11. ^ Bocker, T; Barusevicius A, Snowden T, Rasio D, Guerrette S, Robbins D, Schmidt C, Burczak J, Croce C M, Copeland T, Kovatich A J, Fishel R (February 1999). "hMSH5: a human MutS homologue that forms a novel heterodimer with hMSH4 and is expressed during spermatogenesis". Cancer Res. (UNITED STATES) 59 (4): 816–22. ISSN 0008-5472. PMID 10029069. 
  12. ^ Acharya, S; Wilson T, Gradia S, Kane M F, Guerrette S, Marsischky G T, Kolodner R, Fishel R (November 1996). "hMSH2 forms specific mispair-binding complexes with hMSH3 and hMSH6". Proc. Natl. Acad. Sci. U.S.A. (UNITED STATES) 93 (24): 13629–34. doi:10.1073/pnas.93.24.13629. ISSN 0027-8424. PMC 19374. PMID 8942985. 
  13. ^ Kleczkowska, H E; Marra G, Lettieri T, Jiricny J (March 2001). "hMSH3 and hMSH6 interact with PCNA and colocalize with it to replication foci". Genes Dev. (United States) 15 (6): 724–36. doi:10.1101/gad.191201. ISSN 0890-9369. PMC 312660. PMID 11274057. 
  14. ^ Clark, A B; Valle F, Drotschmann K, Gary R K, Kunkel T A (November 2000). "Functional interaction of proliferating cell nuclear antigen with MSH2-MSH6 and MSH2-MSH3 complexes". J. Biol. Chem. (UNITED STATES) 275 (47): 36498–501. doi:10.1074/jbc.C000513200. ISSN 0021-9258. PMID 11005803.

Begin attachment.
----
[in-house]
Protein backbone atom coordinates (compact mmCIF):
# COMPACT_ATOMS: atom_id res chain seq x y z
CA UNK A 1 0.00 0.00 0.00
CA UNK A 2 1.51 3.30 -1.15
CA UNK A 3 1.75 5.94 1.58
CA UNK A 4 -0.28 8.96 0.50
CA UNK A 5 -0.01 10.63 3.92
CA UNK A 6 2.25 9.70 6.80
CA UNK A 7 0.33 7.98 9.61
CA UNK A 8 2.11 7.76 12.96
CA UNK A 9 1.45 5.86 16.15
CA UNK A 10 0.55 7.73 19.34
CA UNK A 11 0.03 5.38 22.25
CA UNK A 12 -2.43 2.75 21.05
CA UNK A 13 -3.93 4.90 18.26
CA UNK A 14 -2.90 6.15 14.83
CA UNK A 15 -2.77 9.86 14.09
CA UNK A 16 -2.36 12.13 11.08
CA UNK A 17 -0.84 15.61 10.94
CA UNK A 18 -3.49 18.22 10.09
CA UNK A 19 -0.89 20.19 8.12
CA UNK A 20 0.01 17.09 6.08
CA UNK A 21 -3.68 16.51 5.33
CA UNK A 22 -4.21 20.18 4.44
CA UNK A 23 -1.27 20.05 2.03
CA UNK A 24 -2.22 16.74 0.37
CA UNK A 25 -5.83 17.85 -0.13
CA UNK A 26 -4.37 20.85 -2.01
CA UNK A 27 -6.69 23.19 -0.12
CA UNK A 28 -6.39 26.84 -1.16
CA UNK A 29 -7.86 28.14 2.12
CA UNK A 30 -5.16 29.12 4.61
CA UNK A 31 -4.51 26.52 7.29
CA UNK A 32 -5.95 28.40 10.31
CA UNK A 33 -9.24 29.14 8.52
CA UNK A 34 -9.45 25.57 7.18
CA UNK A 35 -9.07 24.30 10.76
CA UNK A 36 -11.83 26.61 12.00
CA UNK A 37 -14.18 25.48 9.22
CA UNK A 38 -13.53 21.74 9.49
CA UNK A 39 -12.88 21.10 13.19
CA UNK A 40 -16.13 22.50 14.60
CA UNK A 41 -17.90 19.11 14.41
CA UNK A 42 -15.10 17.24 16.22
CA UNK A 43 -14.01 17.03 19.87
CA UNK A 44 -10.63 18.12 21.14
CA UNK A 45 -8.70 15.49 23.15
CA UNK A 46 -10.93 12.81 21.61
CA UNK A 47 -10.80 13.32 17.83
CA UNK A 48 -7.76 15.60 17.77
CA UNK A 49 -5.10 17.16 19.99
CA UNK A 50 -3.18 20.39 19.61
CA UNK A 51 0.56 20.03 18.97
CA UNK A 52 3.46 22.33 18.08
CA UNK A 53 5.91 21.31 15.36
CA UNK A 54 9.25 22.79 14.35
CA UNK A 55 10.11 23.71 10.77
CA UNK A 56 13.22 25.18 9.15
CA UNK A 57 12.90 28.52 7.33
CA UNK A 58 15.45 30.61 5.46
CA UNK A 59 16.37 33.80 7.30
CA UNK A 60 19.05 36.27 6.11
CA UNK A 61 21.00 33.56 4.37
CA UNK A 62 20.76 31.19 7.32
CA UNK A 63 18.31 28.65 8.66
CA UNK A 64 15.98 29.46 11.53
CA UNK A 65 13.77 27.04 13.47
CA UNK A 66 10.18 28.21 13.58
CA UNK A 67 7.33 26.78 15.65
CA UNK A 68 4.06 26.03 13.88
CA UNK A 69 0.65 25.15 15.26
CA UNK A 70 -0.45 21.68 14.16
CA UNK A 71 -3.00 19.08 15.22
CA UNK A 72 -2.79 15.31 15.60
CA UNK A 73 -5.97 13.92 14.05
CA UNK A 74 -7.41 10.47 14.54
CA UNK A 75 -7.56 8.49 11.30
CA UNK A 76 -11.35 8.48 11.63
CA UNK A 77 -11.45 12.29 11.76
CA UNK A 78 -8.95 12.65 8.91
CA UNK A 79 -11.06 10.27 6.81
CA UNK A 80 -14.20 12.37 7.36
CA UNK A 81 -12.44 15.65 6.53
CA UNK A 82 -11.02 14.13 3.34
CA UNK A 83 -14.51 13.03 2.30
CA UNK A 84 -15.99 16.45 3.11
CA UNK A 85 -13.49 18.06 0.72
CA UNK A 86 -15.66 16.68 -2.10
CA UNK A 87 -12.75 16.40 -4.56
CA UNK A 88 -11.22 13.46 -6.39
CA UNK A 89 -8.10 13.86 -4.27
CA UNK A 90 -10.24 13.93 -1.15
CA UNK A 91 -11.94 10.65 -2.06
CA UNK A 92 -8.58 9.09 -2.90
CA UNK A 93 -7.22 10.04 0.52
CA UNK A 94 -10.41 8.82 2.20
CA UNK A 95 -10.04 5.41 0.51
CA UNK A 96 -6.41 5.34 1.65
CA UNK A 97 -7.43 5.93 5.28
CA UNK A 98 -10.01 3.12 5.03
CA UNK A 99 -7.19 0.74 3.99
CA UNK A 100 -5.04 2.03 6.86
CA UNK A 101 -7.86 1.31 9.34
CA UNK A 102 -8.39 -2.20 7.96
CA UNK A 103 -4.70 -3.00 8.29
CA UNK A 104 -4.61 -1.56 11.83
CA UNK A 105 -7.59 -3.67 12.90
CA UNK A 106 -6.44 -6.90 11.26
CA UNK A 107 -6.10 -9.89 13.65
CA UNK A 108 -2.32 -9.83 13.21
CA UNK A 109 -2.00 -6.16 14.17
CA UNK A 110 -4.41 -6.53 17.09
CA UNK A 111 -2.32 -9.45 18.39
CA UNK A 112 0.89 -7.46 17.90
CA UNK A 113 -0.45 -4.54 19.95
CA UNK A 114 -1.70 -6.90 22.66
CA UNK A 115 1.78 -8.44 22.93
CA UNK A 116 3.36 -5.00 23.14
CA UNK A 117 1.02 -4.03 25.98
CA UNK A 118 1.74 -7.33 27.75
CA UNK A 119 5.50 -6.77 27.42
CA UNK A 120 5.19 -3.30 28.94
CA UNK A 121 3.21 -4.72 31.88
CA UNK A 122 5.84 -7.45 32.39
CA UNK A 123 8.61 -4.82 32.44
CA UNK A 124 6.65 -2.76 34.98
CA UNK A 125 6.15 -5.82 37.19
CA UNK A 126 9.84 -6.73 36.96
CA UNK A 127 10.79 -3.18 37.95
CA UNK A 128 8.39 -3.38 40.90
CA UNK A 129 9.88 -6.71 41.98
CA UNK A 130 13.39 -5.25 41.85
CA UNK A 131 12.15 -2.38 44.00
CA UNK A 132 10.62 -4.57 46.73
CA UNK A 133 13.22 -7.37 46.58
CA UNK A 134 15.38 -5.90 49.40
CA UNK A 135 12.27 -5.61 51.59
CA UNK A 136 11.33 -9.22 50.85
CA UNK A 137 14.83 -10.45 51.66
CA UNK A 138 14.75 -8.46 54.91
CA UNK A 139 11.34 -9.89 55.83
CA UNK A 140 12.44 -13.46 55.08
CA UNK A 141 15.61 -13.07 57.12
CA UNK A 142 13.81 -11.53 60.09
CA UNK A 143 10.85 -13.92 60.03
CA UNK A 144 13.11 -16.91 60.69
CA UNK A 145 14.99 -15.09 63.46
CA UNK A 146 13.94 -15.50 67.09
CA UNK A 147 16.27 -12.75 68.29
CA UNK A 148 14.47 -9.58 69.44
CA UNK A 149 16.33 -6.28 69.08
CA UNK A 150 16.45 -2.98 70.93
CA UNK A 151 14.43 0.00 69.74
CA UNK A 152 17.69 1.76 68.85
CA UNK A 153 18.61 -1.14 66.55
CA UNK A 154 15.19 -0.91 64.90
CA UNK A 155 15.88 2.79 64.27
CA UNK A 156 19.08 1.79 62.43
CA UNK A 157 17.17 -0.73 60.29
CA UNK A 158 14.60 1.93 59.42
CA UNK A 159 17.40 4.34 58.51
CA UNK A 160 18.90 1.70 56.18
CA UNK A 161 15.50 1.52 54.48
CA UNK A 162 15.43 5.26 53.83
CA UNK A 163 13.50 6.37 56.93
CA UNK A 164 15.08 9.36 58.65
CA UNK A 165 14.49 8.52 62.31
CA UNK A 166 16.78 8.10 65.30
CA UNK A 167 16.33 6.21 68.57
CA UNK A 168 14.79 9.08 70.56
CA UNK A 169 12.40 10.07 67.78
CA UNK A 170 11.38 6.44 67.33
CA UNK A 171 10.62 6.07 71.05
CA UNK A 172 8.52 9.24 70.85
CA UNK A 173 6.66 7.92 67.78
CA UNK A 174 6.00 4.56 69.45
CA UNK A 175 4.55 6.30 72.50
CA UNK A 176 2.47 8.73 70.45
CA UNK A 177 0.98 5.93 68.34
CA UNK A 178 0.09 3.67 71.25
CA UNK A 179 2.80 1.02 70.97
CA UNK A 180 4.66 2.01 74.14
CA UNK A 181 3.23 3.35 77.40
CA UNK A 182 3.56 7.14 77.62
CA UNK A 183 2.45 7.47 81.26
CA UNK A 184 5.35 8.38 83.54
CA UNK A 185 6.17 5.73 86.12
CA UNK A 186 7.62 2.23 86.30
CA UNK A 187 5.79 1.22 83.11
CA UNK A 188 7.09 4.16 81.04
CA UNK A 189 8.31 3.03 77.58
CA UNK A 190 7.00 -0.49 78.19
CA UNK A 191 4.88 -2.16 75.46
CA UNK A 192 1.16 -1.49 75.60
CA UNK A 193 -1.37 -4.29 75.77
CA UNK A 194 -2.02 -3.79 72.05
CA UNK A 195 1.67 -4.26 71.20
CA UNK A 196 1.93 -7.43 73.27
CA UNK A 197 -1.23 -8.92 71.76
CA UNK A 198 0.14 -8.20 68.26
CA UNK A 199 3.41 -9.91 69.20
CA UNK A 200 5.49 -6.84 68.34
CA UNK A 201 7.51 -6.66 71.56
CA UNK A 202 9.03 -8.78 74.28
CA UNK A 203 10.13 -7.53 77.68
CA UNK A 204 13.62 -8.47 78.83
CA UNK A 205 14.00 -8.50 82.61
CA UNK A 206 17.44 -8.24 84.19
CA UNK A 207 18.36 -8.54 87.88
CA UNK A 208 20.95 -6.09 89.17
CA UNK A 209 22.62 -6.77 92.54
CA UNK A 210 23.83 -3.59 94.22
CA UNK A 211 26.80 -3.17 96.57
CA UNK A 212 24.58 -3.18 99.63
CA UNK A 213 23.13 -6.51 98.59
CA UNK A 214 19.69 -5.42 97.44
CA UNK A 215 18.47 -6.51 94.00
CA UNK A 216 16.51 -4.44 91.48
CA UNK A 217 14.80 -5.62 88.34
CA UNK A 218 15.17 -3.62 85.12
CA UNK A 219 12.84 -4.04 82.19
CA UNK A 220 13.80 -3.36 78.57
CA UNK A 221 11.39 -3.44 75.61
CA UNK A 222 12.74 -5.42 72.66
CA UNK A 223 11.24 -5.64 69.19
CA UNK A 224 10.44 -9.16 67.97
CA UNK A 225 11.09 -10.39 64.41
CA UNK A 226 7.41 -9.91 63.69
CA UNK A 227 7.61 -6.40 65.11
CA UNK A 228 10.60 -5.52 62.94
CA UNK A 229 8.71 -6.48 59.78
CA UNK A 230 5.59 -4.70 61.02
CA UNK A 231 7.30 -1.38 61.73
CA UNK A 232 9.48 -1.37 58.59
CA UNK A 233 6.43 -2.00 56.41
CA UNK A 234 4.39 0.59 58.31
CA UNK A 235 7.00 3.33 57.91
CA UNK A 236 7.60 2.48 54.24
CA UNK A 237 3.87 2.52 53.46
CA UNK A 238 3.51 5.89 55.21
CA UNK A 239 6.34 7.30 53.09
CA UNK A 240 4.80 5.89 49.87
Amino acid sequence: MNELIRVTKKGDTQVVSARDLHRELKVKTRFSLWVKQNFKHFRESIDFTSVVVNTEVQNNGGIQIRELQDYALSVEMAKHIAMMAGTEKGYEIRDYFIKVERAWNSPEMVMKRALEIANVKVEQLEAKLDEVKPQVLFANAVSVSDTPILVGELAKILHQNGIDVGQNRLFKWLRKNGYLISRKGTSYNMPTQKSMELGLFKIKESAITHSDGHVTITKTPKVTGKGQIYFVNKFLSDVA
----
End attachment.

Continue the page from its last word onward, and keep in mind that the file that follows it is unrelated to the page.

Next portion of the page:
15. ^ Ohta, Satoshi; Shiomi Yasushi, Sugimoto Katsunori, Obuse Chikashi, Tsurimoto Toshiki (October 2002). "A proteomics approach to identify proliferating cell nuclear antigen (PCNA)-binding proteins in human cell lysates. Identification of the human CHL12/RFCs2-5 complex as a novel PCNA-binding protein". J. Biol. Chem. (United States) 277 (43): 40362–7. doi:10.1074/jbc.M206194200. ISSN 0021-9258. PMID 12171929. 
  16. ^ Wang, Q; Zhang H, Guerrette S, Chen J, Mazurek A, Wilson T, Slupianek A, Skorski T, Fishel R, Greene M I (August 2001). "Adenosine nucleotide modulates the physical interaction between hMSH2 and BRCA1". Oncogene (England) 20 (34): 4640–9. doi:10.1038/sj.onc.1204625. ISSN 0950-9232. PMID 11498787. 

External links[edit]

Further reading[edit]